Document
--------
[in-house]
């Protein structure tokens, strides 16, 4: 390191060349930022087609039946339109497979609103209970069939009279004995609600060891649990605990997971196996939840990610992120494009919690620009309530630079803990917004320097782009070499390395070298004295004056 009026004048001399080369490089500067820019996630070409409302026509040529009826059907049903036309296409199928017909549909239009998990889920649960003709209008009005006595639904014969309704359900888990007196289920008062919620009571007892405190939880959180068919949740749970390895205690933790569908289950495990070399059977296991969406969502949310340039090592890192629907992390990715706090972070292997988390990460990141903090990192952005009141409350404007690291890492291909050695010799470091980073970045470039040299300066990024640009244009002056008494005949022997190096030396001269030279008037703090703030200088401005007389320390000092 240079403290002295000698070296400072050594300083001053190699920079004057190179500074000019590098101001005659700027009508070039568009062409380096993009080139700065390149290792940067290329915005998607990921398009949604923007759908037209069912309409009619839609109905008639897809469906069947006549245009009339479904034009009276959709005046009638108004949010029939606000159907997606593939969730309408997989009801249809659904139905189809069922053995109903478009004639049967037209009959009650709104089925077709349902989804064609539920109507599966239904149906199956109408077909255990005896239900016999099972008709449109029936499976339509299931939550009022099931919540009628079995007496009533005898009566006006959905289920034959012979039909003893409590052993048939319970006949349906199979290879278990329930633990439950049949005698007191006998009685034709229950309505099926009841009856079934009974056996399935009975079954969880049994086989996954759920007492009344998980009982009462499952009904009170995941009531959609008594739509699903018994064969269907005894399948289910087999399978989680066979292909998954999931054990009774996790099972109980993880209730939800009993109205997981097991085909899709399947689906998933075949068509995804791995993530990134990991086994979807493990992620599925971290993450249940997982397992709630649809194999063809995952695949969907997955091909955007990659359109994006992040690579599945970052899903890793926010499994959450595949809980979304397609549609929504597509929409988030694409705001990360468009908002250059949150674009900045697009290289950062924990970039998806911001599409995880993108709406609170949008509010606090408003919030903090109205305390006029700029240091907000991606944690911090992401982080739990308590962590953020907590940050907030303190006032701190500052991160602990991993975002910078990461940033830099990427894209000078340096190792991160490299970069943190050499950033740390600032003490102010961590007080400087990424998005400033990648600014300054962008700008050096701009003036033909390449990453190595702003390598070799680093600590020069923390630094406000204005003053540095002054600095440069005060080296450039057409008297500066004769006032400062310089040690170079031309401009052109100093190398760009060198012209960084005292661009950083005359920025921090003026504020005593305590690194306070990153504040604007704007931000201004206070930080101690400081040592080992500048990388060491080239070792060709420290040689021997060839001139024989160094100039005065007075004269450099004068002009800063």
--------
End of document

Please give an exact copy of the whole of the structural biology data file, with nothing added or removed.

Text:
[in-house]
């Protein structure tokens, strides 16, 4: 390191060349930022087609039946339109497979609103209970069939009279004995609600060891649990605990997971196996939840990610992120494009919690620009309530630079803990917004320097782009070499390395070298004295004056 009026004048001399080369490089500067820019996630070409409302026509040529009826059907049903036309296409199928017909549909239009998990889920649960003709209008009005006595639904014969309704359900888990007196289920008062919620009571007892405190939880959180068919949740749970390895205690933790569908289950495990070399059977296991969406969502949310340039090592890192629907992390990715706090972070292997988390990460990141903090990192952005009141409350404007690291890492291909050695010799470091980073970045470039040299300066990024640009244009002056008494005949022997190096030396001269030279008037703090703030200088401005007389320390000092 240079403290002295000698070296400072050594300083001053190699920079004057190179500074000019590098101001005659700027009508070039568009062409380096993009080139700065390149290792940067290329915005998607990921398009949604923007759908037209069912309409009619839609109905008639897809469906069947006549245009009339479904034009009276959709005046009638108004949010029939606000159907997606593939969730309408997989009801249809659904139905189809069922053995109903478009004639049967037209009959009650709104089925077709349902989804064609539920109507599966239904149906199956109408077909255990005896239900016999099972008709449109029936499976339509299931939550009022099931919540009628079995007496009533005898009566006006959905289920034959012979039909003893409590052993048939319970006949349906199979290879278990329930633990439950049949005698007191006998009685034709229950309505099926009841009856079934009974056996399935009975079954969880049994086989996954759920007492009344998980009982009462499952009904009170995941009531959609008594739509699903018994064969269907005894399948289910087999399978989680066979292909998954999931054990009774996790099972109980993880209730939800009993109205997981097991085909899709399947689906998933075949068509995804791995993530990134990991086994979807493990992620599925971290993450249940997982397992709630649809194999063809995952695949969907997955091909955007990659359109994006992040690579599945970052899903890793926010499994959450595949809980979304397609549609929504597509929409988030694409705001990360468009908002250059949150674009900045697009290289950062924990970039998806911001599409995880993108709406609170949008509010606090408003919030903090109205305390006029700029240091907000991606944690911090992401982080739990308590962590953020907590940050907030303190006032701190500052991160602990991993975002910078990461940033830099990427894209000078340096190792991160490299970069943190050499950033740390600032003490102010961590007080400087990424998005400033990648600014300054962008700008050096701009003036033909390449990453190595702003390598070799680093600590020069923390630094406000204005003053540095002054600095440069005060080296450039057409008297500066004769006032400062310089040690170079031309401009052109100093190398760009060198012209960084005292661009950083005359920025921090003026504020005593305590690194306070990153504040604007704007931000201004206070930080101690400081040592080992500048990388060491080239070792060709420290040689021997060839001139024989160094100039005065007075004269450099004068002009800063």